Hubbard House/Underground Railroad Museum and Ashtabula Maritime & Surface Transportation Museum

8/23/13 Friday at Williamsfield, OH (Pymatuning Adventure Resort-ROD)

Spent the morning with usual routine, then some computer browsing and campground walk until lunch. After some discussion we decided that, since the Dential Hygenist school’s Dental Clinics won’t start up until September and they’ll need to have 2 appointments with John, we just didn’t have enough time in one place until October. We’ll call in September to make appointments then.

IMG_1583Speaking of September: those leaves are starting to turn already!

At 11:15 am we drove to Ashtabula. On the way we saw Amish clothes hanging on a line that ran from the house to the top of a tall pole, via a pulley. Really sorry I didn’t have my camera ready.

IMG_1584 IMG_1585When we arrived we stopped at “Steak and Shake” for lunch, since we’d heard from Susan that they were very good. She was right!!! We had Portabella mushroom ‘burgers and a “Hershey’s Dark Chocolate” shake. Perfect!

IMG_1586 Ashtabula Bridge IMG_1589 On Ashtabula BridgeWe did a little grocery shopping, since a store was near, then we got to drive up Bridge street until we were granted the chance to wait for the actual bridge to complete it’s lifting and settle down so we could drive on.

IMG_1594The Underground Railroad was a metaphor for the slaves walking to freedom in Canada. Thus the homes they stopped at were called stations, the end of the line, here at the Hubbard House (in Ohio) was called a terminus. This house had no underground tunnels, although our new friend Don said he’d bought such an underground house that actually had such a tunnel. In fact, he said one day he’d parked his truck and the tunnel fell into itself, right under that truck! Until then he hadn’t known where it was. So here (Fee: $4/senior 60 years old) we really saw items from the early 1800’s and information on the Underground Railroad. They had a quilt that showed the different quilt squares that were signals to the slaves as they searched for the next safe place. They also had a map of the trails. Wonder if the slaves had any maps. Two of the secret code names for this house were: Mother Hubbard’s Cupboard and Great Emporium. Ohio was big into freeing the slaves, was the first state to make it illegal to own a slave, yet it shared a boundary with Virginia (firmly a slave state) before West Virginia was formed, because that part of Virginia was against slavery.

Wouldn’t you know it, I forgot to take a photo of the house itself!  UPDATE:  TOOK A PHOTO LATER AND UPLOADED IT HERE.  They had used dirt from the banks of lake Erie to make bricks, then dry and heat them. The house was is pretty bad shape when the Historical Society took over and renovated the whole thing. We did see original bricks, wood flooring and a small section of lathe in the wall. We weren’t allowed to take photos inside, so not only do you not get the visuals, but my memory can’t recall much without them! One item I remember was a wool coat made in 1833, by Catherine by hand, shearing IMG_1672the sheep, carding, then spinning the wool, then weaving it. She even dyed it with natural items (leaves?). It was worn by her husband and successive sons until given to the museum a few years ago. It looks good enough for someone to wear it today.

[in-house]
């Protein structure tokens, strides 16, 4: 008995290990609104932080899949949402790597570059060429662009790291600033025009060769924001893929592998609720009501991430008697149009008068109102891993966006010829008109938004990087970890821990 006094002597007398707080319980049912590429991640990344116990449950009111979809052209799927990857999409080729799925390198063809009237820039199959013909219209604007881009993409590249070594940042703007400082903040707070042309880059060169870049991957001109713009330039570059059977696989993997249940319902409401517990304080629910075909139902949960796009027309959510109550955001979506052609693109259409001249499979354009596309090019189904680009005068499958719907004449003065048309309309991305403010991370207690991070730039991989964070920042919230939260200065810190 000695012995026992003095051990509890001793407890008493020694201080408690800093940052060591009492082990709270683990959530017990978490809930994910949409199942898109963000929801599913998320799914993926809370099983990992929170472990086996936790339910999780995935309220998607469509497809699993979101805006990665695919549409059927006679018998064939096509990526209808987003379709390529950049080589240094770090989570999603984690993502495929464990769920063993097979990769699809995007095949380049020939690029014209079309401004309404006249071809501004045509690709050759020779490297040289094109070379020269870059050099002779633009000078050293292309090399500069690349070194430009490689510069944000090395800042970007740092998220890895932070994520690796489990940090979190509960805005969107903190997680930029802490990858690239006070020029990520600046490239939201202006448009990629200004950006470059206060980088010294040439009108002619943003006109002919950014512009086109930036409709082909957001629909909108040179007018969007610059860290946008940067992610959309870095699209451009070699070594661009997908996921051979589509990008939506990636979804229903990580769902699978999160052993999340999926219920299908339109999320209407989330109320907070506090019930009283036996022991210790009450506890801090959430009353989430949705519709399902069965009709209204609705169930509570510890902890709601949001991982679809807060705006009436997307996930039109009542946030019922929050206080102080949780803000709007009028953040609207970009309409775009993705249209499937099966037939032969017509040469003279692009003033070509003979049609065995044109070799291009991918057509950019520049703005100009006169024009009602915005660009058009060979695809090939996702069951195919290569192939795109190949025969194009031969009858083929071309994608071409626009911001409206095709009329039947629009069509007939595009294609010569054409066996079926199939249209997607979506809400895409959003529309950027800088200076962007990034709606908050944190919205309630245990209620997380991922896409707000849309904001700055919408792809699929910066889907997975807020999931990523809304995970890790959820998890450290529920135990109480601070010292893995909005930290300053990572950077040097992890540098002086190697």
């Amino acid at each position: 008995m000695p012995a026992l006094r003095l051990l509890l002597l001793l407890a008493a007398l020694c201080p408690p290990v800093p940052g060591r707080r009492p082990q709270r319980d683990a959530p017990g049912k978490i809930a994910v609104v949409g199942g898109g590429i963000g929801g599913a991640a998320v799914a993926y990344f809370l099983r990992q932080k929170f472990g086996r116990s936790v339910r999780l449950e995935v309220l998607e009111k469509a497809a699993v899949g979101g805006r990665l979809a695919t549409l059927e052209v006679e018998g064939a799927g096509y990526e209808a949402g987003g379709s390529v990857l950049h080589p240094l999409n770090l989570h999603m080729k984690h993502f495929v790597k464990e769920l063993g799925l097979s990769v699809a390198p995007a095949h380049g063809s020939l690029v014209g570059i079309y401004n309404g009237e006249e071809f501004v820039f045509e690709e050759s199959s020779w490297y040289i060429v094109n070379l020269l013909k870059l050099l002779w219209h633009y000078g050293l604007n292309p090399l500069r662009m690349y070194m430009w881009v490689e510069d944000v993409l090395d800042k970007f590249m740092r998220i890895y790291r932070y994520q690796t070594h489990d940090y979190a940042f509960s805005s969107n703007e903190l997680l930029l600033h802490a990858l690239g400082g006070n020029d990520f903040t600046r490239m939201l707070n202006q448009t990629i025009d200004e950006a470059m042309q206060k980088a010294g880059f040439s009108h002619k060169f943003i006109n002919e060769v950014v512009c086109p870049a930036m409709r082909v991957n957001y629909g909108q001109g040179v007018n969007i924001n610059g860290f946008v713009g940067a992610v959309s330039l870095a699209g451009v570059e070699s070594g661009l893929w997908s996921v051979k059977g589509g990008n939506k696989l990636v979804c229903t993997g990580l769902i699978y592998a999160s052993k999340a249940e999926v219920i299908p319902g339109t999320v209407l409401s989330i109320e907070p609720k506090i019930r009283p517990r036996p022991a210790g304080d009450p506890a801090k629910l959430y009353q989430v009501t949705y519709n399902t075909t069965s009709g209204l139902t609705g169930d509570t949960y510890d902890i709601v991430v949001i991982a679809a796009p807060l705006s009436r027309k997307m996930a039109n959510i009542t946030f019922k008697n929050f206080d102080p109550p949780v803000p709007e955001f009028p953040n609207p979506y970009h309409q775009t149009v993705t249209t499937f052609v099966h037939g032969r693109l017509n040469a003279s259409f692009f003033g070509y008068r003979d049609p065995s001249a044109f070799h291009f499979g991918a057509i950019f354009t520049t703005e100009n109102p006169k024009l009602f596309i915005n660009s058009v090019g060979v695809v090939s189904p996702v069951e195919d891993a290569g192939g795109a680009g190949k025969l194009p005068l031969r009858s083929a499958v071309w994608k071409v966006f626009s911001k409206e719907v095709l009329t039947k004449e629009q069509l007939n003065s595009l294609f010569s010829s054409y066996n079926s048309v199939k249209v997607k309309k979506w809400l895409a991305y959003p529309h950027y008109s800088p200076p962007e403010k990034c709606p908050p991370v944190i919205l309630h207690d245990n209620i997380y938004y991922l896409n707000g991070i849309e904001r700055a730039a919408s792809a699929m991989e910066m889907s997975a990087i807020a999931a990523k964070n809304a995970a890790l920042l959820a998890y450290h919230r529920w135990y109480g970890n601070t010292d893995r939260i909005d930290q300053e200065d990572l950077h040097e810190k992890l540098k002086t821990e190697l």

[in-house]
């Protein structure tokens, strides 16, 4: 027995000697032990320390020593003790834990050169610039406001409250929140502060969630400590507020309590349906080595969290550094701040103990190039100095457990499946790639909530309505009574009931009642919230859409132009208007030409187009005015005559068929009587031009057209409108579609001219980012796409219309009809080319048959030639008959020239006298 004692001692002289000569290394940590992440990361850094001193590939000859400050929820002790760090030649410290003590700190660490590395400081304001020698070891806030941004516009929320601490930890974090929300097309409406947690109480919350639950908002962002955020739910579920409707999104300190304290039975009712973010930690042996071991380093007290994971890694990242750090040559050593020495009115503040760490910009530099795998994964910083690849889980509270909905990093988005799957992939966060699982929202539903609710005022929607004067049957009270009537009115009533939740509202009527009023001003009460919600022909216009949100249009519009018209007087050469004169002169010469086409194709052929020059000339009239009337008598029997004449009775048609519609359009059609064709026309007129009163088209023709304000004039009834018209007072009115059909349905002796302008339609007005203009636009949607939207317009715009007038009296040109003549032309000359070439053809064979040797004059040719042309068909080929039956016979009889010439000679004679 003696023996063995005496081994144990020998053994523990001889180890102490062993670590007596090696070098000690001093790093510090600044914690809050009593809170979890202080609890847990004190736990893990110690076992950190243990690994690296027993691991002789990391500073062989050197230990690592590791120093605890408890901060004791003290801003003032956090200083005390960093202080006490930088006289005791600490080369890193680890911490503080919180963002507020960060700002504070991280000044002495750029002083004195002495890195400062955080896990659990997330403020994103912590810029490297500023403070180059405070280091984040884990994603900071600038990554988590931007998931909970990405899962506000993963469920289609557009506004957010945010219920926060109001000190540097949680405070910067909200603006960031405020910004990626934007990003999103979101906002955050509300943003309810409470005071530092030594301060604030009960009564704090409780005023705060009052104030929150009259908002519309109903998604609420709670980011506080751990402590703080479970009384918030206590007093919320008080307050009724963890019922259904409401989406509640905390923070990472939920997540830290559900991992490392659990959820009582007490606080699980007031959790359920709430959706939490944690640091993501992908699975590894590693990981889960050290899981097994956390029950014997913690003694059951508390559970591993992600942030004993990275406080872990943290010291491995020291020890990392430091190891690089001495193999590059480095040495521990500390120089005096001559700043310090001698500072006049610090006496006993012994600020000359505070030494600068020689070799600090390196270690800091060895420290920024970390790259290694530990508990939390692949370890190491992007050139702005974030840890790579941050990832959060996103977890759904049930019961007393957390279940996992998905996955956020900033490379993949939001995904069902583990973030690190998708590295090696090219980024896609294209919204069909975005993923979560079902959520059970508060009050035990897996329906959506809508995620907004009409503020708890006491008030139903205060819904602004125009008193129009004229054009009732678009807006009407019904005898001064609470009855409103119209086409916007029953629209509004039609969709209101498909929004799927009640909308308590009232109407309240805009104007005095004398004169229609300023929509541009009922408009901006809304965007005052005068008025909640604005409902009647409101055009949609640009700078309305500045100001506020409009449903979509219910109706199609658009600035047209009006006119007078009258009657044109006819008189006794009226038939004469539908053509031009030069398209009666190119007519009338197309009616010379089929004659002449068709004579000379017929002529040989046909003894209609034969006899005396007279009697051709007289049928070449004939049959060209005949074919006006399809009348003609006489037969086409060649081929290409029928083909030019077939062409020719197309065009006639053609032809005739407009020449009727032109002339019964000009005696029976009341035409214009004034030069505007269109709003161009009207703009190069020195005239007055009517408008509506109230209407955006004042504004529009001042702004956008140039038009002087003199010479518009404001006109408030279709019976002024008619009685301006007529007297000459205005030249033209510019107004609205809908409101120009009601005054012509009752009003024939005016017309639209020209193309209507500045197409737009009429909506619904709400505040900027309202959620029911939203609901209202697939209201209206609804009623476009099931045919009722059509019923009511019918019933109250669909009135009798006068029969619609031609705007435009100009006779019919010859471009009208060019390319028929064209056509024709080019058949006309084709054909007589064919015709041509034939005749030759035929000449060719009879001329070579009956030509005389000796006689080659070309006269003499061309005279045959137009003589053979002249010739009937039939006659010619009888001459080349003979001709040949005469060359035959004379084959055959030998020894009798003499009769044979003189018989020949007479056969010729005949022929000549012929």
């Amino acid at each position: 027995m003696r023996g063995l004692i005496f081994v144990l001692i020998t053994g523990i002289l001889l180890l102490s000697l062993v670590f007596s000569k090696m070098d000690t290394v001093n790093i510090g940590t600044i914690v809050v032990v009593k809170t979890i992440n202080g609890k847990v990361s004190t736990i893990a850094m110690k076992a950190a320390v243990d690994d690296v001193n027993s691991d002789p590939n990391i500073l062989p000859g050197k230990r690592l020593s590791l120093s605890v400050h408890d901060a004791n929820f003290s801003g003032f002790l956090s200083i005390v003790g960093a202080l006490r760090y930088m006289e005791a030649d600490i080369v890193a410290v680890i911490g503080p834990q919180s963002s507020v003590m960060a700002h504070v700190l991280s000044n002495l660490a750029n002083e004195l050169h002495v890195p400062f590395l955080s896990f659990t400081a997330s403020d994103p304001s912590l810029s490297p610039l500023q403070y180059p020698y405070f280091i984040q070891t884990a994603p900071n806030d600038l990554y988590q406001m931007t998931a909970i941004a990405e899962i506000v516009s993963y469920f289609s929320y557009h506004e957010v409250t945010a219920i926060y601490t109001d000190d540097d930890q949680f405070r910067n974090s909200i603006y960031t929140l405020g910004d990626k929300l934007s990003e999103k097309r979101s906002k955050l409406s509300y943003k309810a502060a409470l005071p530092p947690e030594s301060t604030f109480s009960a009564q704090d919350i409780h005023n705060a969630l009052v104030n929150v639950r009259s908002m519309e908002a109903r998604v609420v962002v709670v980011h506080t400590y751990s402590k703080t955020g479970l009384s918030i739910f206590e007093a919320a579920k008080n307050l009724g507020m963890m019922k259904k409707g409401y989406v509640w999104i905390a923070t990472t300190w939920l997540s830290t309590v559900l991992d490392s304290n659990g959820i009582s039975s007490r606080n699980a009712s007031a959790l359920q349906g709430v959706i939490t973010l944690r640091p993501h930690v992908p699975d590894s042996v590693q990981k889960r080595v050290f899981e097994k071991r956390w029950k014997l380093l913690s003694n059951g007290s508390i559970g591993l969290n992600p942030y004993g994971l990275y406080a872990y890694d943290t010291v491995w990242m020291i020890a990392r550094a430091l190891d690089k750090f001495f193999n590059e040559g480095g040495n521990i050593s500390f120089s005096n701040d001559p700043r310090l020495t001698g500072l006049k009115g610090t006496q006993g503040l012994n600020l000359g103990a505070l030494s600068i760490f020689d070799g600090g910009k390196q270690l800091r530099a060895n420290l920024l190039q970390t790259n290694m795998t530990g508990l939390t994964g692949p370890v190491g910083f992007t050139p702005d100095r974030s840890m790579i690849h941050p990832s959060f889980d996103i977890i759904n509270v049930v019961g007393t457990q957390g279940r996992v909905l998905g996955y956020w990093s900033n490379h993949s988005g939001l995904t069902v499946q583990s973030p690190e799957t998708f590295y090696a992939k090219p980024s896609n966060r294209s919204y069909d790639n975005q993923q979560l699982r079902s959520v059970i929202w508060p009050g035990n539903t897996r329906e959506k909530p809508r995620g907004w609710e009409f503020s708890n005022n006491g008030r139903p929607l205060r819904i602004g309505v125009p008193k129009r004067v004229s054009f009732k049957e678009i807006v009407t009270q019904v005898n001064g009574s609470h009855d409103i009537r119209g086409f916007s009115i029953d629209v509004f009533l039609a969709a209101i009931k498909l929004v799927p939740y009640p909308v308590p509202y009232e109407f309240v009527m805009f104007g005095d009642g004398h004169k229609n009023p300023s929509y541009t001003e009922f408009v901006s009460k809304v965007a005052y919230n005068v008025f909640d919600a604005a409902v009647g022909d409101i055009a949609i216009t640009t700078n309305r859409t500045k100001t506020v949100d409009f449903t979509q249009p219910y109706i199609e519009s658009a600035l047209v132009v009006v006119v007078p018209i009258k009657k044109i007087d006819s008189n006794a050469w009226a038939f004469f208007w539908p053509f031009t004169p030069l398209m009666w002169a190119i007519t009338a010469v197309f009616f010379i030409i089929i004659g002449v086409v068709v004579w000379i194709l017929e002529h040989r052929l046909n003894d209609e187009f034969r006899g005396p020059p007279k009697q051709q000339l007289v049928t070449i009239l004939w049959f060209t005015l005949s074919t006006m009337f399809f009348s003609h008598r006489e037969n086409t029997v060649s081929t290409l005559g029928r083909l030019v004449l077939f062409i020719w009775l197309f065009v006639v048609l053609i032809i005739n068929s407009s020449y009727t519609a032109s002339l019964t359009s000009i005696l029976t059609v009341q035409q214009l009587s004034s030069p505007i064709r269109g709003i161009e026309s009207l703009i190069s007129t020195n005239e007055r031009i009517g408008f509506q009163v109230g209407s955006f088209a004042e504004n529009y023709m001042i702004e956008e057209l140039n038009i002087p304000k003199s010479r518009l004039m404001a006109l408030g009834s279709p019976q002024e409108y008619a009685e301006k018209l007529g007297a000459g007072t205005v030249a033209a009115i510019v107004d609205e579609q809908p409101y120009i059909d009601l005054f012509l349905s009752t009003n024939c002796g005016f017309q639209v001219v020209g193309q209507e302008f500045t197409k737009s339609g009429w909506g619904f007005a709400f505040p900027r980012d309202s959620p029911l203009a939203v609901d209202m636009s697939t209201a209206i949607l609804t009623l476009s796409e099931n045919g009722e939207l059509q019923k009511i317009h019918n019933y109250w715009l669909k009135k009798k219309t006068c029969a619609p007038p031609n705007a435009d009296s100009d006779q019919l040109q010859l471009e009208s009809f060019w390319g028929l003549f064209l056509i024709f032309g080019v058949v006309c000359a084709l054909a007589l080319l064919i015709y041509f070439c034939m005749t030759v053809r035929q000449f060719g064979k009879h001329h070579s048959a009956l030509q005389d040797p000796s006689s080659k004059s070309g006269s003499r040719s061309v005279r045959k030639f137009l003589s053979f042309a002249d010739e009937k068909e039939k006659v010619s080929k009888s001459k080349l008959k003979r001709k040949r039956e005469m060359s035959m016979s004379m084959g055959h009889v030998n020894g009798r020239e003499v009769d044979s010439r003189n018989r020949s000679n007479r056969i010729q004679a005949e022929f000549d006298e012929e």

Not far away is the Maritime Museum (Fee: $5/Adult). I have to admit, I as pretty tired by now and not so fascinated by ships and their stuff. This place had lots of both,even a great photograph where it looks like the ship is coming to you when you stand way to the right, yet is seems the same when you stand to the left of it. You even get to explore the equipment in a real pilot house from a ship. We were also not allowed to take photos here. The lady explained that they used to allow it, but some people would spend a lot of time, with tripods, taking lots of photos. When they found out that one man was selling his photos on Ebay, they stopped allowing anyone to take anymore.

IMG_1596 IMG_1599I did get photos of the bridge to carry minerals from one side of the river to the other side of the river, then loading it on the ships. You can see the piles to the left in the second image.

IMG_1600 Ashtabula Bridge 2Just across from the Maritime Museum is Point Park, where I got a shot of the Ashtabula Bridge as it was settling back down. You can see it lifted some on the right. It lifts on the hour and ½ hour.

Now, 2 tired puppies headed home for our supper, then TV.

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About Patricia Elser

I've always loved the loose, flowing, transparent look of watercolors, of Chinese paintings and their calligraphy, but alas, no watercolor classes were available when I was in school, so that interest remained buried until my children were grown. Even then, I was afraid that I couldn't really paint, so upon my sister's advice, I actually started to take classes. I signed up for every class available, determined to learn no matter how afraid I was. I came upon a teacher, Stan Miller, who inspired me, who opened the door to success in watercolor. I love to look at beautiful images. I want to capture them forever. All my life, photography was how I gathered images of the beauty I saw. Thanks to all that photography, I enjoy composing pictures, especially up close. Watercolors allow me to add more of me in their translation of that beauty. My paintings reflect my love for music and dance, with their rhythm and flow. I am fascinated by the play of light, so it appears in my pictures as drama for they are filled with darks and lights. Maybe it's the challenge, maybe it's the beauty, but now, when a work comes together, it fills my soul.
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